What's the nation's biggest consumer complaint?
For the 11th year in a row, the Federal Trade Commission said it received more complaints about identity theft than any other single item -- including debt collectors, ranked second, and the ever-popular bogus sweepstakes.
The FTC says among the fastest growing types of fraud are those collectively known as impostor scams. They're perpetuated by people who pose as someone you know -- or government agencies that you trust -- to get information that can lead to identity theft. Or in some cases, just old-fashioned theft.
A favorite impostor scam during tax season is the fake Internal Revenue Service e-mail. The target of the fraud gets an e-mail with an official-looking IRS logo demanding a credit card number to settle a tax debt. If the potential victim doesn't come through, the e-mail warns, the agency will take action by garnishing the person's wages or placing a lien on his or her home.
The IRS doesn't contact taxpayers by e-mail or even by phone. But a person who doesn't know that might be shaken enough to click on the link in the e-mail and plug in a credit card number.
Another impostor fraud, the grandchild scam, used to target seniors by phone. An elderly person would get a call from someone claiming to be his or her grandchild in distress, wrongly arrested in a foreign country and desperately in need of money to get out of jail. But because the grandchild scam required a gullible senior, who was perhaps forgetful or hard of hearing, con artists have moved on to pastures where the potential victims are more plentiful: social networks.
Now instead of getting a call or e-mail from a grandchild, the scam target might get an instant message from a Facebook friend. The message begs for an emergency loan because the friend's wallet was stolen or he or she was unjustly imprisoned.
But the "friend" is actually a con artist who has hacked into an e-mail or Facebook account to take on a false identity.
The "send money quickly" scam is likely to be more effective through an instant message because it conveys a sense of urgency, experts said.
"The key to a successful impostor scam is getting you to send money before you find out who's really on the other end," the FTC said in a consumer advisory last week. "The more time you have, the more likely you'll figure it out. Resist the pressure to act immediately."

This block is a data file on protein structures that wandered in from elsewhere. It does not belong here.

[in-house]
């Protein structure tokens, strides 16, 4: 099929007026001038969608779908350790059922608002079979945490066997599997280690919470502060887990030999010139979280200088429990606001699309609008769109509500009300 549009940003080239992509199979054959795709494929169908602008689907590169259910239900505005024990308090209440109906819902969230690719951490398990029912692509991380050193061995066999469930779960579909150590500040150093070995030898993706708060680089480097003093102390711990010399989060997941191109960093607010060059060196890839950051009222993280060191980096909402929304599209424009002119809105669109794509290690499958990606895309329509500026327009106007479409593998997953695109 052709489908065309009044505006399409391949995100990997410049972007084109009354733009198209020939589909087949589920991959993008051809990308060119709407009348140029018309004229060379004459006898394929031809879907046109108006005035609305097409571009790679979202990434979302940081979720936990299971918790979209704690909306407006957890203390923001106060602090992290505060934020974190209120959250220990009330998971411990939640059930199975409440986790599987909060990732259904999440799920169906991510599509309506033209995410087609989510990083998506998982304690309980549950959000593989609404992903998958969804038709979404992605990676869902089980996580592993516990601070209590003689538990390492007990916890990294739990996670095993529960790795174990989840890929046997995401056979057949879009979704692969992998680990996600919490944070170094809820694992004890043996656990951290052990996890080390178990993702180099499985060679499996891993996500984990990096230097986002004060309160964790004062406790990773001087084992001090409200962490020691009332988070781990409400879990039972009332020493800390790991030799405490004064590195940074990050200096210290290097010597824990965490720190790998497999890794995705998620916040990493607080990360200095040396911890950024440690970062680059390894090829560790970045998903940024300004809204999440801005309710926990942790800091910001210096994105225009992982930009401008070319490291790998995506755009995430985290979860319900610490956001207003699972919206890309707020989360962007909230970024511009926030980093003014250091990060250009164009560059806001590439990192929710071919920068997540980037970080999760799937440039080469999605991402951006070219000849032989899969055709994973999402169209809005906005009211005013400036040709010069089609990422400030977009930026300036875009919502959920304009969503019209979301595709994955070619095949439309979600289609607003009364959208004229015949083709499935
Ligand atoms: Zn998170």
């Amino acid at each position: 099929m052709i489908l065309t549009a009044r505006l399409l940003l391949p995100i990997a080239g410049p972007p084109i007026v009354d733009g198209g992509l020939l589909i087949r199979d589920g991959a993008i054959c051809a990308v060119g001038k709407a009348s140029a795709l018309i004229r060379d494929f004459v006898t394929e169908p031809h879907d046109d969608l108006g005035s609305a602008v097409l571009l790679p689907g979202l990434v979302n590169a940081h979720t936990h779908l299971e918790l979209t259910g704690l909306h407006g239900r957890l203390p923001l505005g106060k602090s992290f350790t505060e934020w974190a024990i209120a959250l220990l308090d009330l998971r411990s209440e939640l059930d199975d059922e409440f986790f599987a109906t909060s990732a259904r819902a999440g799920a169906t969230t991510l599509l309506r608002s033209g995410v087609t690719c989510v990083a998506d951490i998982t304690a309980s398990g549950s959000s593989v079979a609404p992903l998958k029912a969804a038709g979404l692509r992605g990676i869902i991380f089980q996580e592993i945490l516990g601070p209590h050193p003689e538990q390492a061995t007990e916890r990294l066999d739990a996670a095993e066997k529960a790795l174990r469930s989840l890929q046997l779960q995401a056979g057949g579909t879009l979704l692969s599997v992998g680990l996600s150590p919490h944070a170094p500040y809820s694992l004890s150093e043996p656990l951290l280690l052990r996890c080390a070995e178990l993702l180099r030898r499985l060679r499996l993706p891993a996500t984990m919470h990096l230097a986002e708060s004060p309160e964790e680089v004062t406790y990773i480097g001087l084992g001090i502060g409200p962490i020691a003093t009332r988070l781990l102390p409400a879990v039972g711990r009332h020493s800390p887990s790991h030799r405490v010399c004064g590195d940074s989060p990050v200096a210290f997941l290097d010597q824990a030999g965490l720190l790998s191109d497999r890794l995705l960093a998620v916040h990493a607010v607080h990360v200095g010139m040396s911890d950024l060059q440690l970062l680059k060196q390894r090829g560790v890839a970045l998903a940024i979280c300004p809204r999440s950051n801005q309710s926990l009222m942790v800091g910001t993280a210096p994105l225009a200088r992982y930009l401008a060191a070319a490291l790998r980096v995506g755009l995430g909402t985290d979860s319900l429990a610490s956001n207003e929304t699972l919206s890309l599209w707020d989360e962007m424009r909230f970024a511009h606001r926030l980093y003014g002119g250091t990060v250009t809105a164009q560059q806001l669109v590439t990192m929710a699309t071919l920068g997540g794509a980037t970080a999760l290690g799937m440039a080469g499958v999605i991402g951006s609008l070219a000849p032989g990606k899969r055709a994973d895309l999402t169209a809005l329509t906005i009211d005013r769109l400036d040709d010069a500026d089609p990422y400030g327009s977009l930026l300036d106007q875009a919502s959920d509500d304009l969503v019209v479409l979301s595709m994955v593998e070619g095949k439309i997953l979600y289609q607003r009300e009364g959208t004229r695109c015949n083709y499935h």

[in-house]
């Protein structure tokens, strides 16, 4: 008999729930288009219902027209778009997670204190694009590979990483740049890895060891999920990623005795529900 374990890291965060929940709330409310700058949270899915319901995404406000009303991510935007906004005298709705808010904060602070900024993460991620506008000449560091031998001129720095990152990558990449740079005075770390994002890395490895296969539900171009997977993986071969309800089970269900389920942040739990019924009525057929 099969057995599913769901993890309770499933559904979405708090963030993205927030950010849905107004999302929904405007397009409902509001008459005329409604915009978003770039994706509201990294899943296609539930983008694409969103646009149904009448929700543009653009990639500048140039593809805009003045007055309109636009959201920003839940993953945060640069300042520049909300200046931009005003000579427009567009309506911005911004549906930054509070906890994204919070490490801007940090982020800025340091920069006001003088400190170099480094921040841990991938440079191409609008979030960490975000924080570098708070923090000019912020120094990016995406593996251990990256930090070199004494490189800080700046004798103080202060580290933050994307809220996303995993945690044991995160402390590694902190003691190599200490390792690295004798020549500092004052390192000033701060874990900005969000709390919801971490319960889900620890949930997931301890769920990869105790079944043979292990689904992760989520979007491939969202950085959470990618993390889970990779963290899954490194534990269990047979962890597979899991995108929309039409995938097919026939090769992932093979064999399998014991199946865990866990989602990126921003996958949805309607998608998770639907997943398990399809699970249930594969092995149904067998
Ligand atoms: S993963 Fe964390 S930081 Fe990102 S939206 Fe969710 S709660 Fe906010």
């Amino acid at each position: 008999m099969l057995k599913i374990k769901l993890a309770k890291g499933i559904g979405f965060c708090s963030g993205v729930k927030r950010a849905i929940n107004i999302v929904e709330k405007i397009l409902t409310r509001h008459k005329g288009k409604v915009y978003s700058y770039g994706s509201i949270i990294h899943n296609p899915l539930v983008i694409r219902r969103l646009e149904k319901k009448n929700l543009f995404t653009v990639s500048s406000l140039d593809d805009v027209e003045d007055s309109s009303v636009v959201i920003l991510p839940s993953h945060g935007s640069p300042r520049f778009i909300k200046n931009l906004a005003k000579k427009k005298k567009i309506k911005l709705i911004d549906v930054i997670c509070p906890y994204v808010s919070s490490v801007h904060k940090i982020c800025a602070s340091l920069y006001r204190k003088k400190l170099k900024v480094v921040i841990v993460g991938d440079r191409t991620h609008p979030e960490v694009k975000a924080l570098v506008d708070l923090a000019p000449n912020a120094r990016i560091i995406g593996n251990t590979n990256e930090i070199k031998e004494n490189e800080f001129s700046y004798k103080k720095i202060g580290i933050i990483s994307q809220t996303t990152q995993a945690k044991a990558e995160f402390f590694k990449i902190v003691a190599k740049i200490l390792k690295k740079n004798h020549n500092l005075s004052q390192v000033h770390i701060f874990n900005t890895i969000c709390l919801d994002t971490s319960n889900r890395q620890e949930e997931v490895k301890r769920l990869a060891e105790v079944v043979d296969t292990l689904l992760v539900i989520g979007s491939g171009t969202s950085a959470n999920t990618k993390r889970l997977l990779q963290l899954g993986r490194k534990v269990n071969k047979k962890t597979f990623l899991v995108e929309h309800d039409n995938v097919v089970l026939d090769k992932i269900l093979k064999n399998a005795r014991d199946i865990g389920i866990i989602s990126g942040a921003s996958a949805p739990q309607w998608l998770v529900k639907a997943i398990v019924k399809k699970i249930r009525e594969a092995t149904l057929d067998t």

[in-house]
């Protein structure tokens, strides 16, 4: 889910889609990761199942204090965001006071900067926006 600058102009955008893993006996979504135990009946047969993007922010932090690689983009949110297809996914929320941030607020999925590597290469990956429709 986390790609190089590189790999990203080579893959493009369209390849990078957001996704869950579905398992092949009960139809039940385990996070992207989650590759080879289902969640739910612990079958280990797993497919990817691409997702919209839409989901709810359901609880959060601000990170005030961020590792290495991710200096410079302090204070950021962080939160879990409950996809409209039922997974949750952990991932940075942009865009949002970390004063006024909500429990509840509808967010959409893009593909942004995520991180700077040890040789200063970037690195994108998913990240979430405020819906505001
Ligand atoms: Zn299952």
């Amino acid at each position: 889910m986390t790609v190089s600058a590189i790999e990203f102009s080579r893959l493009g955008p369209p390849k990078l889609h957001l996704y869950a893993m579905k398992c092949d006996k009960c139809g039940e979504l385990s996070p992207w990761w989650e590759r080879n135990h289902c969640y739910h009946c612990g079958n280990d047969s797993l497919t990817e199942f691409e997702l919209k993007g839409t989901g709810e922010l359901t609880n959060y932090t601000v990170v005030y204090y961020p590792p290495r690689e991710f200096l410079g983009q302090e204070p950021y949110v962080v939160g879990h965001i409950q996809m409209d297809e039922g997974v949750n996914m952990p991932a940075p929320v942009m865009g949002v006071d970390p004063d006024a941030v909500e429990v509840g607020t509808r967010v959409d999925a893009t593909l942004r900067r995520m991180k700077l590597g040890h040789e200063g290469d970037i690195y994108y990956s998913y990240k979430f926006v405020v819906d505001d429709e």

One prospective victim said she received an instant message on Facebook from a friend's mother, who was supposedly stranded overseas. Luckily she took the time to call her friend, who happened to be talking to her mom at that very moment. Crisis averted.
Another impostor scam uses online links, supposedly sent by friends, to send you to websites that will install viruses or other kinds of malware on your computer, said Tom Clare, head of product marketing at Blue Coat, an Internet security firm.
If you do go to a site recommended in an e-mail, one tipoff that it could be a malware trap is that a message pops up, saying you need to upgrade your video or security software to see whatever your friend sent. If you do click on the button, the viruses and such flow into your computer. This could include software that records your keystrokes, thus possibly revealing passwords, credit card numbers or other private financial information that identity thieves crave.
Facebook security staffers say they're aware of the scams and have been working to shut them down. But when staff members get too aggressive in stopping what they determine are suspicious messages, they can end up blocking a number of legitimate friend-to-friend communications. Facebook's security site is full of complaints from people saying they were blocked from sending legitimate messages.
The FTC has posted a tip sheet on spotting impostor scams. It's at http://www.ftc.gov under "consumer protection."
(Kathy M. Kristof, author of "Taming the Tuition Tiger" and "Investing 101," welcomes your comments and suggestions but regrets that she cannot respond individually to letters or phone calls. E-mail her at firstname.lastname@example.org.)
(c) 2011 Tribune Media Services, Inc.